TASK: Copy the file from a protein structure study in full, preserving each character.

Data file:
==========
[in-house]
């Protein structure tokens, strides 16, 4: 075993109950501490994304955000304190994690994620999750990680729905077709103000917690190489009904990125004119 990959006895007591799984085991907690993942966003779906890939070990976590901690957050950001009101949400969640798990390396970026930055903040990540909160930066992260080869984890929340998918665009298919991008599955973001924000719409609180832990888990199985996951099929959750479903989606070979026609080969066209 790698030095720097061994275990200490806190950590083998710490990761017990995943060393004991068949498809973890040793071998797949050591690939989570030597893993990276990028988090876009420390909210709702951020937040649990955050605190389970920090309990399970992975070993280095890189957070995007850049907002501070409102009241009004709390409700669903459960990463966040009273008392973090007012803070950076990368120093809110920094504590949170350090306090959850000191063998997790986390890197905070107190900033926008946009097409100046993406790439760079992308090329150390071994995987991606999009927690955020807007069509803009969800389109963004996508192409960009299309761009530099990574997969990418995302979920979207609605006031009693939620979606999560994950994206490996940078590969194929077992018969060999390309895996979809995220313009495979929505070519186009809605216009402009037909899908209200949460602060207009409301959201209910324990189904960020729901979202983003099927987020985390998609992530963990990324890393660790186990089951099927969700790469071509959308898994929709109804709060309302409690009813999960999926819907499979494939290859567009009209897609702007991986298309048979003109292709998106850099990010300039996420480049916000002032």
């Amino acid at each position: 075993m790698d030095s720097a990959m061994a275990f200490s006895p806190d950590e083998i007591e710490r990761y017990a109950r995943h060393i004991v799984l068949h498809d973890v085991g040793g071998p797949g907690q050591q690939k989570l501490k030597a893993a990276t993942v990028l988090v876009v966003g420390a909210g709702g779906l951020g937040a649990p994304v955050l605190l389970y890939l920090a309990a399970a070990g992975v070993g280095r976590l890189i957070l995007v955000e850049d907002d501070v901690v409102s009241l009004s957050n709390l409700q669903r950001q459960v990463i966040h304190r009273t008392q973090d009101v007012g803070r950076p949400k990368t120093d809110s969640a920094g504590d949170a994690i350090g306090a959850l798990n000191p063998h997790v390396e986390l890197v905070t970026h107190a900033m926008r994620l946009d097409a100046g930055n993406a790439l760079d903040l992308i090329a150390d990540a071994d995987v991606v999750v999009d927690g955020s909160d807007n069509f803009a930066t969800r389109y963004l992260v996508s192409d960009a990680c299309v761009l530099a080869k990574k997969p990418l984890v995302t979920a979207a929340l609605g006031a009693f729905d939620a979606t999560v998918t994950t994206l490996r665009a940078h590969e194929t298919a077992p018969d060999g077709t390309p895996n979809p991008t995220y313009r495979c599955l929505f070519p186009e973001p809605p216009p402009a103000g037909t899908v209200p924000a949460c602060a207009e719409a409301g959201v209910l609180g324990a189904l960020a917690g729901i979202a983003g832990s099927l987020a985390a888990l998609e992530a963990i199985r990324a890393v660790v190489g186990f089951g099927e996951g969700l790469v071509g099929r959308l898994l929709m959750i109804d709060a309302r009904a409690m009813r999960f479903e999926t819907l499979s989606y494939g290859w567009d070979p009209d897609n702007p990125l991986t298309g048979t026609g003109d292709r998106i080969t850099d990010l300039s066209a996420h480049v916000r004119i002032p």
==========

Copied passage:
[in-house]
């Protein structure tokens, strides 16, 4: 075993109950501490994304955000304190994690994620999750990680729905077709103000917690190489009904990125004119 990959006895007591799984085991907690993942966003779906890939070990976590901690957050950001009101949400969640798990390396970026930055903040990540909160930066992260080869984890929340998918665009298919991008599955973001924000719409609180832990888990199985996951099929959750479903989606070979026609080969066209 790698030095720097061994275990200490806190950590083998710490990761017990995943060393004991068949498809973890040793071998797949050591690939989570030597893993990276990028988090876009420390909210709702951020937040649990955050605190389970920090309990399970992975070993280095890189957070995007850049907002501070409102009241009004709390409700669903459960990463966040009273008392973090007012803070950076990368120093809110920094504590949170350090306090959850000191063998997790986390890197905070107190900033926008946009097409100046993406790439760079992308090329150390071994995987991606999009927690955020807007069509803009969800389109963004996508192409960009299309761009530099990574997969990418995302979920979207609605006031009693939620979606999560994950994206490996940078590969194929077992018969060999390309895996979809995220313009495979929505070519186009809605216009402009037909899908209200949460602060207009409301959201209910324990189904960020729901979202983003099927987020985390998609992530963990990324890393660790186990089951099927969700790469071509959308898994929709109804709060309302409690009813999960999926819907499979494939290859567009009209897609702007991986298309048979003109292709998106850099990010300039996420480049916000002032």
């Amino acid at each position: 075993m790698d030095s720097a990959m061994a275990f200490s006895p806190d950590e083998i007591e710490r990761y017990a109950r995943h060393i004991v799984l068949h498809d973890v085991g040793g071998p797949g907690q050591q690939k989570l501490k030597a893993a990276t993942v990028l988090v876009v966003g420390a909210g709702g779906l951020g937040a649990p994304v955050l605190l389970y890939l920090a309990a399970a070990g992975v070993g280095r976590l890189i957070l995007v955000e850049d907002d501070v901690v409102s009241l009004s957050n709390l409700q669903r950001q459960v990463i966040h304190r009273t008392q973090d009101v007012g803070r950076p949400k990368t120093d809110s969640a920094g504590d949170a994690i350090g306090a959850l798990n000191p063998h997790v390396e986390l890197v905070t970026h107190a900033m926008r994620l946009d097409a100046g930055n993406a790439l760079d903040l992308i090329a150390d990540a071994d995987v991606v999750v999009d927690g955020s909160d807007n069509f803009a930066t969800r389109y963004l992260v996508s192409d960009a990680c299309v761009l530099a080869k990574k997969p990418l984890v995302t979920a979207a929340l609605g006031a009693f729905d939620a979606t999560v998918t994950t994206l490996r665009a940078h590969e194929t298919a077992p018969d060999g077709t390309p895996n979809p991008t995220y313009r495979c599955l929505f070519p186009e973001p809605p216009p402009a103000g037909t899908v209200p924000a949460c602060a207009e719409a409301g959201v209910l609180g324990a189904l960020a917690g729901i979202a983003g832990s099927l987020a985390a888990l998609e992530a963990i199985r990324a890393v660790v190489g186990f089951g099927e996951g969700l790469v071509g099929r959308l898994l929709m959750i109804d709060a309302r009904a409690m009813r999960f479903e999926t819907l499979s989606y494939g290859w567009d070979p009209d897609n702007p990125l991986t298309g048979t026609g003109d292709r998106i080969t850099d990010l300039s066209a996420h480049v916000r004119i002032p």